The Social media marketers at Web Design and Company investigate how your business can fit into the social space to make the most of your investment and our time. It makes sense for headhunters to use LinkedIn, for businesses to trade news on Twitter, and for just about everyone to have Facebook as a launchpad to your website. Do you need Pinterest or Snapchat? Maybe. If there's a creative way to use it, we'll find it.
The exception to this rule is an important one. You will want to "own" social media accounts for branding purposes and then, if you see a reason to, use them.
Social Media vs. Website Marketing
We get this question quite often: "Why do I need a website when I have a Facebook page?" Or, "Why do I need Twitter when I have an awesome blog?"
The answer is apparent when you start looking at how people bounce around the Internet. A strong website with search engine optimization and quality content can rank high on Google search results, allowing you to increase visitors based on keywords ("local law firm," "St. Louis startup incubator," "restaurants near me," etc.). Social media profiles, however, don't rank the same way.
Social media — like a Facebook feed — supports a more intimate way for your followers and friends of your followers to learn more about your business. Maybe a user didn't know she wanted new patio furniture and never would have thought to Google "new patio furniture." But, upon seeing a shared gallery of backyard photos, will likely click your profile and later visit your website.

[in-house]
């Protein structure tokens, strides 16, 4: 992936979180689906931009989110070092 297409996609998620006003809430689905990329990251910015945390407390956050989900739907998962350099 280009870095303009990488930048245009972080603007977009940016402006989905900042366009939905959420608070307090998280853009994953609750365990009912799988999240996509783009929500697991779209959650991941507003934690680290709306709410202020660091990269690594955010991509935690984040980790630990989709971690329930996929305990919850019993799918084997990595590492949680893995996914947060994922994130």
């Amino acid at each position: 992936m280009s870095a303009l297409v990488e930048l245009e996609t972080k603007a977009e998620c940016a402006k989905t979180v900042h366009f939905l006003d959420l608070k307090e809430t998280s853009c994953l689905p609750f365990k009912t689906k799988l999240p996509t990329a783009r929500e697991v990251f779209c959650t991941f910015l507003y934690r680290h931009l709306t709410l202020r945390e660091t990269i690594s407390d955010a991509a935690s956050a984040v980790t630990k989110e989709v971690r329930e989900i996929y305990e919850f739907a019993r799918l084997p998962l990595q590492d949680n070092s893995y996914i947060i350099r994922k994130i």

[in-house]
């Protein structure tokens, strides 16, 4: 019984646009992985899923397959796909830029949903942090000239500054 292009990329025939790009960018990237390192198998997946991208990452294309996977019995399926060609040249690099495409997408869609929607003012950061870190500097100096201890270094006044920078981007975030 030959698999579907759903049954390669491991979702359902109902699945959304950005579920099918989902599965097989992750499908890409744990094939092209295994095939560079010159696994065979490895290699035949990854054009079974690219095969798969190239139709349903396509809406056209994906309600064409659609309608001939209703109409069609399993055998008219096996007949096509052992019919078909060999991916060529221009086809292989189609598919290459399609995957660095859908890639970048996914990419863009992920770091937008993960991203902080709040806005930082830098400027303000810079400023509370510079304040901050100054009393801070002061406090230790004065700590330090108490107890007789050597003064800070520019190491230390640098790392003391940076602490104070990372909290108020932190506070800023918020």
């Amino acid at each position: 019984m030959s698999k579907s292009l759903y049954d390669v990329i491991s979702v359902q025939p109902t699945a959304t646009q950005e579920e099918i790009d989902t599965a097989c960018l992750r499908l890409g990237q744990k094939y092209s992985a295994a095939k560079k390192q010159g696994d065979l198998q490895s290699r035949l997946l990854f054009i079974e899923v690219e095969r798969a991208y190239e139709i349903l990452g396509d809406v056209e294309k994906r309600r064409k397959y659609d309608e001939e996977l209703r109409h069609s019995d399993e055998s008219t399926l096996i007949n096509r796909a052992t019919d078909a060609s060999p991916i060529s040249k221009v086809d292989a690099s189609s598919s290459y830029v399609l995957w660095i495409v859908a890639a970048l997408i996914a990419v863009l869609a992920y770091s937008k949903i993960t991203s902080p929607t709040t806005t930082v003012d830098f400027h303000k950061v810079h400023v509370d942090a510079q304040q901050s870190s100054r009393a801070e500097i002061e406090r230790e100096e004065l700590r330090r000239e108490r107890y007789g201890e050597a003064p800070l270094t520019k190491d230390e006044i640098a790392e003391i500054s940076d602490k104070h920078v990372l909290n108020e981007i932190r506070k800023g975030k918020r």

The goal here is online visibility. You want more people to find your business and, when they get to your business, to see that you A) Know what you're talking about, B) Offer well-reviewed services and products, and C) Are engaged with customers. Businesses that invest in web design and social media can make this happen.
Social Media Best Practices
We can go on for pages about social media marketing and best practices. There's search analytics for finding your target audience, how long your Tweets should be, the number of hashtags to use, and even the time of day you should post images. It's a lot to stomach for small businesses.
Our marketing team boiled it down to 10 foolproof social media strategies that apply to 98% of all situations. Here it is:
- Accurate contact info (phone, address, hours, etc.) on all online sources
- Make a habit of posting consistently and checking your online profiles
- From Moz, publish content that makes your followers' lives easier (reminders, price-cuts, holidays)
- Strike a balance between "entertaining" and "promotional," see what gets a better reaction
- Get help before launching pay-per-click and sponsored campaigns
- Images and videos...use them
- Stay away from controversial posts that could damage your branding
- Set a goal! Like, "I want 1,000 followers," and know it won't happen overnight
- Proofread content and check links before publishing anything
- Ask for help from professional Internet marketers
Social media is as effective as the time and effort you put into it. Do you want to grow your business' Facebook following by posting fun, informative content that has close to nothing to do with your business? You can do that. Want to connect with other companies on Twitter to prove your authority? Easy. Want to grow online platforms that allow you to market in a fun, cost-effective way? Web Design and Company can help.
Posted By Brennan Girdler - February 28, 2018